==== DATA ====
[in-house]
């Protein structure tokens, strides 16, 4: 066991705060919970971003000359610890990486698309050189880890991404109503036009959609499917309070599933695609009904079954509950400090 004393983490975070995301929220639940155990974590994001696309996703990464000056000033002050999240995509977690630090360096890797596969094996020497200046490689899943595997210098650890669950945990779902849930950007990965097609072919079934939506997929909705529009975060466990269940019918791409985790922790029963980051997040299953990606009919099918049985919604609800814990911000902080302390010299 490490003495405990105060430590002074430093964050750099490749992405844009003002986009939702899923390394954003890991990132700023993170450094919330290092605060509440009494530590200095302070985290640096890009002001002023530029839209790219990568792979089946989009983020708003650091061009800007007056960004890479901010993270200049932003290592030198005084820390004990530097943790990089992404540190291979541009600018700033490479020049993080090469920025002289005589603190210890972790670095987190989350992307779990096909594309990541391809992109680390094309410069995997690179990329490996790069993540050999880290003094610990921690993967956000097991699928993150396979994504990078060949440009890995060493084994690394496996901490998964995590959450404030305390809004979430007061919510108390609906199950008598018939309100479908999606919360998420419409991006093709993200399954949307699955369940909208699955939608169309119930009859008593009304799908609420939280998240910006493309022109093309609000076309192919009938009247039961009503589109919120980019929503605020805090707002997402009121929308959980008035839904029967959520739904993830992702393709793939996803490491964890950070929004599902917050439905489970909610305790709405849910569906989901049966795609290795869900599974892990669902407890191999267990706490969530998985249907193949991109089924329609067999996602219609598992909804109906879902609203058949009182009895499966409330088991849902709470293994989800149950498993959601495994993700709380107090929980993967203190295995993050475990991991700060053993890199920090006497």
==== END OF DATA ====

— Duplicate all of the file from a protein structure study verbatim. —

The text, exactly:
[in-house]
């Protein structure tokens, strides 16, 4: 066991705060919970971003000359610890990486698309050189880890991404109503036009959609499917309070599933695609009904079954509950400090 004393983490975070995301929220639940155990974590994001696309996703990464000056000033002050999240995509977690630090360096890797596969094996020497200046490689899943595997210098650890669950945990779902849930950007990965097609072919079934939506997929909705529009975060466990269940019918791409985790922790029963980051997040299953990606009919099918049985919604609800814990911000902080302390010299 490490003495405990105060430590002074430093964050750099490749992405844009003002986009939702899923390394954003890991990132700023993170450094919330290092605060509440009494530590200095302070985290640096890009002001002023530029839209790219990568792979089946989009983020708003650091061009800007007056960004890479901010993270200049932003290592030198005084820390004990530097943790990089992404540190291979541009600018700033490479020049993080090469920025002289005589603190210890972790670095987190989350992307779990096909594309990541391809992109680390094309410069995997690179990329490996790069993540050999880290003094610990921690993967956000097991699928993150396979994504990078060949440009890995060493084994690394496996901490998964995590959450404030305390809004979430007061919510108390609906199950008598018939309100479908999606919360998420419409991006093709993200399954949307699955369940909208699955939608169309119930009859008593009304799908609420939280998240910006493309022109093309609000076309192919009938009247039961009503589109919120980019929503605020805090707002997402009121929308959980008035839904029967959520739904993830992702393709793939996803490491964890950070929004599902917050439905489970909610305790709405849910569906989901049966795609290795869900599974892990669902407890191999267990706490969530998985249907193949991109089924329609067999996602219609598992909804109906879902609203058949009182009895499966409330088991849902709470293994989800149950498993959601495994993700709380107090929980993967203190295995993050475990991991700060053993890199920090006497």